I have the TV on the History Channel. They're playing "The Cars That Made America". According to the narrator, when Henry Ford learned that it was said, "Half the babies in America were conceived in the back seat of a Ford [Model T]" he was offended and ordered the back seat areas reduced in sized to discourage such goings on.
Is that true?
I question the veracity of this and other statements in the program. For instance, they said that Henry never drank alcohol and never "caroused". I suppose the no drinking comment is accurate, but it seems they don't know about Evangeline.
There's a Baptist liberal arts college here in the Twin Cities that forbids its students to have sex while standing up because it might lead to dancing…..
I think You have the story reversed.Another story out there is that A Catholic Mayor had the back door of Bar's locked at Night so all patrons had to come in the front door.
It's a very old joke. That's why it's "reversed."
Speaking of old jokes,that program is becoming nothing more than a joke!! With 3,247 experts giving their slants on who what how and when one would think they could at least get the cars in the right order!! It's not Chocolate!!!!!!!! Bud.
I also watched that program and there were a lot of "wrongs" that I saw. They didn't even use the correct era cars for the show.
There's so much bunk in that series I'm even surprised they spelled peoples names correctly. It's often done and unless you're "in" you'd never know. Who recalls the Henry Ford/Cliff Robertson TV Bio? HF brings his first engine home & runs it in the kitchen. It has a quite obvious Briggs & Stratton flywheel on it. (and, no, Cohan/Cagney's wife was not named Mary. Changed to add drama. Cohan even saw the pic before he died & approved it. It's done every where).
To a creative person, the temptation to take artistic license with a film and thus "improve" it, is difficult to resist. -From a non-creative historian concerned with a high degree of accuracy, the result is often dry, dull and tedious. -Whenever a movie is created, dialogue absolutely must be invented, else all you'd have is script consisting of a relatively short list of direct quotes. -Come up with a workable script and someone is sure to object, "Henry never said such a thing!" -And so, one necessarily deals with shades of gray and we, who are familiar with the lore of the Model T Ford, will seldom be satisfied with the end result, nor are we likely to completely agree with one another.
True, some inaccuracies are black & white in nature and you shouldn't see a 1928 Model A posing as a 1927 Model T. -But deadlines, actors' schedules and economics being what they are, sometimes you just have to make do with the props at hand, unless you're willing to do things like pay union workers to stand around for days, waiting for every piece of the puzzle to come together perfectly. -True, there are often glaring, obvious mistakes which could be easily avoided if only the proper consultant were at hand to correct the director; but will the director care more about completing the project on time and on budget than whether a car should be painted red or black, or whether it should have gas or electric lamps?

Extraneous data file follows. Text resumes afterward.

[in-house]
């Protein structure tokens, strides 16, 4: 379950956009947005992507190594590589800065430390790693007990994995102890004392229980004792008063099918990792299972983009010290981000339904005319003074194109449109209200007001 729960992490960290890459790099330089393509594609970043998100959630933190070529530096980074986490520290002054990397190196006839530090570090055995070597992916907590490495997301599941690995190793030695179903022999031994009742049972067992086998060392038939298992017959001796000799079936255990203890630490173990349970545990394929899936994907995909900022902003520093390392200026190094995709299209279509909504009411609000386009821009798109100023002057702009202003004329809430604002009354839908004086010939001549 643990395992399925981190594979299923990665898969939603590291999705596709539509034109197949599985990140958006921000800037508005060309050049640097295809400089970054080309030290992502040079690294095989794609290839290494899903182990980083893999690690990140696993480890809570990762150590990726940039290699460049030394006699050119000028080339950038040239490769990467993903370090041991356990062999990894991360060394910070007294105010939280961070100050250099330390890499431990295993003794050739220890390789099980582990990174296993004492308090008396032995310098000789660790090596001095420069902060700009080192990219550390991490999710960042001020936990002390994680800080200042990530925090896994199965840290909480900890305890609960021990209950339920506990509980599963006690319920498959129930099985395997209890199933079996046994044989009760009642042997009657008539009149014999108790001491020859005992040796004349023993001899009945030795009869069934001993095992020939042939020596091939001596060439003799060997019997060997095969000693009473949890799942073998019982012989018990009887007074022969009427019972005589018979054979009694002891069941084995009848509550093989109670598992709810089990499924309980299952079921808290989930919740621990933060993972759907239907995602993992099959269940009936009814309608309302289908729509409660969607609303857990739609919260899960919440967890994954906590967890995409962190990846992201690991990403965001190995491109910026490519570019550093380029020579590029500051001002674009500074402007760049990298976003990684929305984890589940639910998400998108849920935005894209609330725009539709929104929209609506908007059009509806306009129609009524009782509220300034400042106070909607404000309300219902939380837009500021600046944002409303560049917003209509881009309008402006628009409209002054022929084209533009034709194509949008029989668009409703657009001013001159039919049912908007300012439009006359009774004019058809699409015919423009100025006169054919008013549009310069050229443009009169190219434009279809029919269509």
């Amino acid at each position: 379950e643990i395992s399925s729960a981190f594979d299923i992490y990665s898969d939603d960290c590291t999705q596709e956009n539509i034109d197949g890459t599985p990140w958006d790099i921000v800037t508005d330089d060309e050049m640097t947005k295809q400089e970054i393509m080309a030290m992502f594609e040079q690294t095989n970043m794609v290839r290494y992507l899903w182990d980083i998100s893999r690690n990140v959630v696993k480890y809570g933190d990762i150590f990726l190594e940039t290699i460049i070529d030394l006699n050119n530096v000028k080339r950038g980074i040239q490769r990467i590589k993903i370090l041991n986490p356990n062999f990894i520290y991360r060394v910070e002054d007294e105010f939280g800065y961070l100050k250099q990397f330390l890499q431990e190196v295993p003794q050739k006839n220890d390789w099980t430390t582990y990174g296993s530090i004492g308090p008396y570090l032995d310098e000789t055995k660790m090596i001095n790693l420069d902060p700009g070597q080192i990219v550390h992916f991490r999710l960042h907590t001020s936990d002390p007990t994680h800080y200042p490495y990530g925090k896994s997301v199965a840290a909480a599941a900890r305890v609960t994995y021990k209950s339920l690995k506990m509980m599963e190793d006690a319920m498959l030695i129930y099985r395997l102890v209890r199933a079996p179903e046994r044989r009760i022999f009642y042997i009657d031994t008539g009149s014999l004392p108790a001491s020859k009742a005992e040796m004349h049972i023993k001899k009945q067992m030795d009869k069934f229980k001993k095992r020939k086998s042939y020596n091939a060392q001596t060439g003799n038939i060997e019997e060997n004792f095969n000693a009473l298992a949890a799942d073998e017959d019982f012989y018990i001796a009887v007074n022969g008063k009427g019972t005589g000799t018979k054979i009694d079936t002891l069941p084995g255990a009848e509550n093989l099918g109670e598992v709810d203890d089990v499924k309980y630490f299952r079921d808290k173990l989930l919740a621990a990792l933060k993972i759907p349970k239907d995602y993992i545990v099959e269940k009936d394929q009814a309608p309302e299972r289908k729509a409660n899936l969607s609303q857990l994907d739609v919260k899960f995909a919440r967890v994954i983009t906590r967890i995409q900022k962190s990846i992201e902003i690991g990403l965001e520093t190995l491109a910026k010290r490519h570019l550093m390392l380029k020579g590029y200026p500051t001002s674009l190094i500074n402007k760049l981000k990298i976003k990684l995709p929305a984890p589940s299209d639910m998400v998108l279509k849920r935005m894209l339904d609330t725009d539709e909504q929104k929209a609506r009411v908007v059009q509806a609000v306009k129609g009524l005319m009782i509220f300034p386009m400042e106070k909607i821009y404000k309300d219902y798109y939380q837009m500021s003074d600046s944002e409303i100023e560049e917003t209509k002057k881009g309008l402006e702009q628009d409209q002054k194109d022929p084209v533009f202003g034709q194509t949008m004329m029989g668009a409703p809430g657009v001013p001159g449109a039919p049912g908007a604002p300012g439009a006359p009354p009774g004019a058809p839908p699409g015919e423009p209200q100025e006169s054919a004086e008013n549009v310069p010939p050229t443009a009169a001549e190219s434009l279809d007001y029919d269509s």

All things considered, I thought the Cliff Robertson version of the Henry Ford story was pretty good. -Sure, there were some genuine clams sprinkled here and there along the story, but I think the effort pretty much captured what the man was about. -I don't think anybody was pretending the piece was a documentary.
In one of The History Channel's features, a friend of mine "raced" his 1913 White (with the radiator name-plate temporarily removed) against a 1909 Alco to reenact Henry Ford's famous race against Alexander Winton, which took place in 1901. -The correct cars were not available and this not being a Steven Spielberg production, computer-generated imagery wasn't in the budget.
My friend, the proud owner of a magnificent, Dennis Gage-type handlebar mustache, wore a cowboy-outlaw bandana over his lower face... and the television audience was expected to make the mental leap that this was because Mr. Ford didn't want to inhale a lot of road dust. -Of course, this was really only because Henry didn't have a Yosemite-Sam mustache. -On a budget, there's only so much one can do (and my friend sure wasn't about to shave off his cookie-duster for free). -You can watch the video clip here (at the 2:50 point):
Kind of an excuse to lie. Like I said if you're not in you're out as far as facts go. We'll just re-write it and most will be none the wiser. Plus it will become fact in the majority of watchers conscienceness. Like stone's JFK, "they'll buy what I sell them".
We had the privilege of showing a number of T's at and assisted living / old age home last year. True story, an elderly lady elbowed me and said " I was deflowered in a back seat just like that" She was referring to a Touring T. Kids say the darndest things LOL